France had offered a settlement of €785 million, while Russia has asked for compensation of €1.163 billion, according to Russian daily Kommersant, Reuters reported.
There is worry over how the repayment might hurt the defense sector.
“How will the funds be found? Who will pay for the repayment?” said member of parliament François Cornut-Gentille. The cost should be shared fairly by the government rather than placed fully on the Defense Ministry as that would eat into equipment procurement, he said.
The Defense Ministry could argue that the cancellation and repayment were decisions taken at the highest level of state and the financing should be shared rather than loaded on the military, said a defense specialist.
France hopes the Mistrals will be sold to other navies.
“I am convinced there will be other clients,” Le Drian said. “It is desirable [to find buyers] as quickly as possible. There are presently a certain number of countries which have shown their interest in these two ships. There are many.”
Canada, Egypt, India and Singapore are among the countries interested in the Mistral, Les Echos and La Tribune website reported.
Le Drian dismissed concerns that the contract cancellation might hinder French exports, pointing out that France has sold €15 billion of arms so far this year.
The Mistral is a multimission ship that could serve as a civil-military vessel for humanitarian operations, said Sen. Jacques Gautier, deputy chairman of the Committee for Defense, Foreign Affairs and Armed Forces. The vessel is designed with a large hospital and command center, which could interest regional players such as Brazil and Indonesia.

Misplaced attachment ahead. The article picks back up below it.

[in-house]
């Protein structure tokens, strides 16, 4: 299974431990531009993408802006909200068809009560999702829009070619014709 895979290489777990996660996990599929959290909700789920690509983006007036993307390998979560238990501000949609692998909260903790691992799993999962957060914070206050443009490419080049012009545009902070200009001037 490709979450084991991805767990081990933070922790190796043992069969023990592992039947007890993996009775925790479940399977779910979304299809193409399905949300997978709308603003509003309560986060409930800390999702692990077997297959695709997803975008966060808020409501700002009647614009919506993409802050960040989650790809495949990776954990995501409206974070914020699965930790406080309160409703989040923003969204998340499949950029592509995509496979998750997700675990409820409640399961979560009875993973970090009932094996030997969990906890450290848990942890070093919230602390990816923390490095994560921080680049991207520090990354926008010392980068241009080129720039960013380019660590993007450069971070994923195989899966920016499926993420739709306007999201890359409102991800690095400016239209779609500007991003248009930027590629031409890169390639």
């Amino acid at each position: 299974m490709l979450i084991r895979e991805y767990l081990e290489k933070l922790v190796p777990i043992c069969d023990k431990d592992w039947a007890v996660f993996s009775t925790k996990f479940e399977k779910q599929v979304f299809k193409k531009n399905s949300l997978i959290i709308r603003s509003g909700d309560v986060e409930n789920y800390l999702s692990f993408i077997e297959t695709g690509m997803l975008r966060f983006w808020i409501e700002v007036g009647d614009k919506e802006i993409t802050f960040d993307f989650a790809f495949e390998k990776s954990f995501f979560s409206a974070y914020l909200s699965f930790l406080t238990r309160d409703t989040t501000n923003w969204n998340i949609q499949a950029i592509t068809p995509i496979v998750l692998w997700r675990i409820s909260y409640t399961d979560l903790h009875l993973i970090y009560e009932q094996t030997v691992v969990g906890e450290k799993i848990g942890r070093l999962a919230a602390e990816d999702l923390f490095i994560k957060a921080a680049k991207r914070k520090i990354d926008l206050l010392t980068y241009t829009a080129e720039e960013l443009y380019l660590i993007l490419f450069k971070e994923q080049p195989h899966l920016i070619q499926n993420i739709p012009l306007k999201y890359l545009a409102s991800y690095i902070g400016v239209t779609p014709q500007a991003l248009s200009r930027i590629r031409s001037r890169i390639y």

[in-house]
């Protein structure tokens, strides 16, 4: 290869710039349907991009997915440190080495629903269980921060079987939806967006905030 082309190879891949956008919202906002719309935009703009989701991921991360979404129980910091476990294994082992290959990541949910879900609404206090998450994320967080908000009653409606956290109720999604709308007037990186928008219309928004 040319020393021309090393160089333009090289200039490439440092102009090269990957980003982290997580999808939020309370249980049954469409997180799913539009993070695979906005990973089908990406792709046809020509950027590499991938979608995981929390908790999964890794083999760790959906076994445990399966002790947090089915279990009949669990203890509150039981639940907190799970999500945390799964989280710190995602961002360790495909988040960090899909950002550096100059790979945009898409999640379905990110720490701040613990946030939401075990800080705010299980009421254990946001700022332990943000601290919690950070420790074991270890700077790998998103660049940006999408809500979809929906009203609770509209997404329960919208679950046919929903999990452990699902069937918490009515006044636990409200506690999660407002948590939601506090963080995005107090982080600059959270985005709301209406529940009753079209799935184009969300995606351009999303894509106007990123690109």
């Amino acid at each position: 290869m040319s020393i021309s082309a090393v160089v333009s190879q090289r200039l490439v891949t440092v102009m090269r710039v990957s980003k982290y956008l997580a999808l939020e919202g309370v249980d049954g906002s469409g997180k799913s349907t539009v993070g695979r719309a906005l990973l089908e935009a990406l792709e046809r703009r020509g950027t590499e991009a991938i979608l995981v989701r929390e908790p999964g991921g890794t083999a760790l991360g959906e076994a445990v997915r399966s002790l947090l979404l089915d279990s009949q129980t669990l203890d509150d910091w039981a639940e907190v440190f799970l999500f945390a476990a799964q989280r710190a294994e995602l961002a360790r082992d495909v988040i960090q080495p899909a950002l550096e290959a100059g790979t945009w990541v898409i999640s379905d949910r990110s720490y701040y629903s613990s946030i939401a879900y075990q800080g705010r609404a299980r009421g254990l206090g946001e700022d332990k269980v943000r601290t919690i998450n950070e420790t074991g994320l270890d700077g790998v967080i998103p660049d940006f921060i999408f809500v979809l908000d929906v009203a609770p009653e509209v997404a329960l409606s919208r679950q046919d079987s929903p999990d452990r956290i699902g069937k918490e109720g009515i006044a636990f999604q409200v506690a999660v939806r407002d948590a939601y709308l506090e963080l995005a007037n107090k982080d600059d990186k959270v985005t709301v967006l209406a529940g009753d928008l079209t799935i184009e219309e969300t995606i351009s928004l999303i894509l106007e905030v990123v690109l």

The French Navy sails three Mistrals and does not wish to erode its tight budget by acquiring another two. The cost of maintenance of the two ships is at least €1 million a month, Hervé Guillou, chairman of DCNS, told journalists July 23. DCNS, the prime contractor, declined comment.
The maintenance costs include running the ships’ engines and keeping the rust at bay, an industry executive said.
Export prospects negotiate hard but foreign officials could look for a bargain as the Mistrals are already built to Russian technical requirements, the defense specialist said.
That goes against the practice of armed forces specifying their own needs when buying the weapons.
Foreign governments often ask for equipment to be assembled locally but the warships will already be built, the specialist said. The first ship, Vladivostok, was ready for delivery in November and the second, Sevastopol, had been due for handover later this year.
The Russians will strip off their equipment but the warships were adapted to sail in Arctic waters, with the helicopter deck capable of being heated. The hangers were built extra large to accommodate the Kamov attack helicopter. Those features make the ships highly specific.
These factors will make the Mistrals hard to sell and if a deal goes through, France will take a loss, the specialist said.
Hollande spoke with Putin on the afternoon of Aug. 5 to confirm the two countries had reached agreement on canceling the 2011 contract for the ships, the French president’s office said.
The agreement meant Russia will be fully repaid on the advance payments, Russian equipment fitted onboard will be returned, and France will have full ownership and use of the two ships, the Elyséé presidential office said.
“The president of the Republic and Vladimir Putin were pleased with the climate of friendly and open partnership seen in the negotiations,” the office said.
The Russian government said France has paid back the funds and the matter is closed, Reuters reported. “France has already transferred these funds and, after the return of equipment, will acquire ownership and be able to take charge of both ships,” the Kremlin said in a statement. "Moscow considers the Mistral issue completely resolved."
France had come under pressure from allies in the West, Eastern Europe and the Baltics to cancel the warship deal as the Ukraine crisis deepened and the Russian role in the breakaway of Crimea was highly suspect. But France also wanted to maintain good relations with Russia and there was domestic pressure to uphold the Mistral deal.